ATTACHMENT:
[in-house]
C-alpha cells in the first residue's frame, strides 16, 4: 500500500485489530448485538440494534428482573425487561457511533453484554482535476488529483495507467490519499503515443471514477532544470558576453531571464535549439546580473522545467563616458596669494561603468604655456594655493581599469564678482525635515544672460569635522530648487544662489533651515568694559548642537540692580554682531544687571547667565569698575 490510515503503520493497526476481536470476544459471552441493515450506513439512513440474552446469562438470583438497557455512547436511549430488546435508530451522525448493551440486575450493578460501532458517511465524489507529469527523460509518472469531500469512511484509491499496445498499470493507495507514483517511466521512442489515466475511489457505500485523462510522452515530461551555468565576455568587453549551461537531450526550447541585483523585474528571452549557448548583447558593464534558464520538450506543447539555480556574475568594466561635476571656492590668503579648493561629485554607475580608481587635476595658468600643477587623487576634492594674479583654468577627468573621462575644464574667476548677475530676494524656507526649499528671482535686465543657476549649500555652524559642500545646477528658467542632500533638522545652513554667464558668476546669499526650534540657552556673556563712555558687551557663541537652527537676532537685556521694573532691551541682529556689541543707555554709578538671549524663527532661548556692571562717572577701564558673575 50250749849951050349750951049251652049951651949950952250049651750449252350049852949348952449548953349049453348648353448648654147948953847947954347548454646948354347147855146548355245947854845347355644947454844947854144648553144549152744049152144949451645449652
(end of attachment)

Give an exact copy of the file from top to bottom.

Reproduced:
[in-house]
C-alpha cells in the first residue's frame, strides 16, 4: 500500500485489530448485538440494534428482573425487561457511533453484554482535476488529483495507467490519499503515443471514477532544470558576453531571464535549439546580473522545467563616458596669494561603468604655456594655493581599469564678482525635515544672460569635522530648487544662489533651515568694559548642537540692580554682531544687571547667565569698575 490510515503503520493497526476481536470476544459471552441493515450506513439512513440474552446469562438470583438497557455512547436511549430488546435508530451522525448493551440486575450493578460501532458517511465524489507529469527523460509518472469531500469512511484509491499496445498499470493507495507514483517511466521512442489515466475511489457505500485523462510522452515530461551555468565576455568587453549551461537531450526550447541585483523585474528571452549557448548583447558593464534558464520538450506543447539555480556574475568594466561635476571656492590668503579648493561629485554607475580608481587635476595658468600643477587623487576634492594674479583654468577627468573621462575644464574667476548677475530676494524656507526649499528671482535686465543657476549649500555652524559642500545646477528658467542632500533638522545652513554667464558668476546669499526650534540657552556673556563712555558687551557663541537652527537676532537685556521694573532691551541682529556689541543707555554709578538671549524663527532661548556692571562717572577701564558673575 50250749849951050349750951049251652049951651949950952250049651750449252350049852949348952449548953349049453348648353448648654147948953847947954347548454646948354347147855146548355245947854845347355644947454844947854144648553144549152744049152144949451645449652